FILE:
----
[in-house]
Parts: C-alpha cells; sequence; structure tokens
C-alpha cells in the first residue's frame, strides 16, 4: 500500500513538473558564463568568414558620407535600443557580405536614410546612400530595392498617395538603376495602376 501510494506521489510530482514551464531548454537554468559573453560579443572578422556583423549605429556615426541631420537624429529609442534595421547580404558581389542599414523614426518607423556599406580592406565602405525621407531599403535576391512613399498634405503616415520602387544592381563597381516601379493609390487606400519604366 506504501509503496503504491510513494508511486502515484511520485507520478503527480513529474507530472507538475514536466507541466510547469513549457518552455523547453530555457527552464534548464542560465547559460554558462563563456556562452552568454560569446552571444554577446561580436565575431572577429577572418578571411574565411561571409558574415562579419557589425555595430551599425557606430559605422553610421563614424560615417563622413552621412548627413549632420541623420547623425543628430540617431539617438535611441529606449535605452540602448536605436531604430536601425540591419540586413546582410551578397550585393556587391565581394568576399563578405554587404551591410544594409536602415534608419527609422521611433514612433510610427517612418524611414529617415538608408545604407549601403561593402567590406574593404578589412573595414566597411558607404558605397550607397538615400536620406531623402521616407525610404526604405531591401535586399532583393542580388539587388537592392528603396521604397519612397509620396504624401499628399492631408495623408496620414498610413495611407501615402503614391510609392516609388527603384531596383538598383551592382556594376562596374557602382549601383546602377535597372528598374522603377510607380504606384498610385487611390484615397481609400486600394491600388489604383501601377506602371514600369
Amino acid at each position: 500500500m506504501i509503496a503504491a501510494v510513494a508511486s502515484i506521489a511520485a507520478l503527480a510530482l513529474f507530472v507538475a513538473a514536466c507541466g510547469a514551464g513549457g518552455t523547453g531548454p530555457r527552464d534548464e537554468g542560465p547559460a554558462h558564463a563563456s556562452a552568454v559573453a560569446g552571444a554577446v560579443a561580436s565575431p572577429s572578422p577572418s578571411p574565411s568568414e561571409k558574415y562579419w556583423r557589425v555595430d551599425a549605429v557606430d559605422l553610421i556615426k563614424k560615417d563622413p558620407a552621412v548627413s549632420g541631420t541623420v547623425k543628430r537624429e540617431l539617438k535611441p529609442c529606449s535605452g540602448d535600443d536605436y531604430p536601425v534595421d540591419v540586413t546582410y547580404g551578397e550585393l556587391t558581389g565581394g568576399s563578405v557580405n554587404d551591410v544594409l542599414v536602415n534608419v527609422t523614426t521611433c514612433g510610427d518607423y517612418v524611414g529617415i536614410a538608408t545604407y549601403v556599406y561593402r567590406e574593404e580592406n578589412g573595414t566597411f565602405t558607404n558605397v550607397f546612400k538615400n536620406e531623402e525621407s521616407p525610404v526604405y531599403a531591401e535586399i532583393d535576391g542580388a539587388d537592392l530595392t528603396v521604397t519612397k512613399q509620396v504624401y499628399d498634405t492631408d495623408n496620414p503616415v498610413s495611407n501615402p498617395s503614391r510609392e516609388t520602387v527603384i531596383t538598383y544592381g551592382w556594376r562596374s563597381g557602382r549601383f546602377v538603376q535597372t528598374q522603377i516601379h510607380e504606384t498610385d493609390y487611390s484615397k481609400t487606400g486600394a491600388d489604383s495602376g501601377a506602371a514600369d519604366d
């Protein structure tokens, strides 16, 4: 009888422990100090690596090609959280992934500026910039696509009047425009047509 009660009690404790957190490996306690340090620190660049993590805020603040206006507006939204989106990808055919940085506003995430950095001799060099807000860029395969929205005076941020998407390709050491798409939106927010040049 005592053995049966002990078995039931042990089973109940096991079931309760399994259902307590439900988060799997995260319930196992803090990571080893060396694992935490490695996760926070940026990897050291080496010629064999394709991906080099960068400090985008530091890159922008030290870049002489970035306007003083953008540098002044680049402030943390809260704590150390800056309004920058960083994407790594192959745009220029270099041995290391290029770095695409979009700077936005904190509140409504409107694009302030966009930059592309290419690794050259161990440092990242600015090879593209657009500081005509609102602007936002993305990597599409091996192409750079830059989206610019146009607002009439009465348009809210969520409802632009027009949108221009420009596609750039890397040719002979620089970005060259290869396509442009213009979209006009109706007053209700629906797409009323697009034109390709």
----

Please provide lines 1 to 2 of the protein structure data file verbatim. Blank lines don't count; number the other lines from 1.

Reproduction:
[in-house]
Parts: C-alpha cells; sequence; structure tokens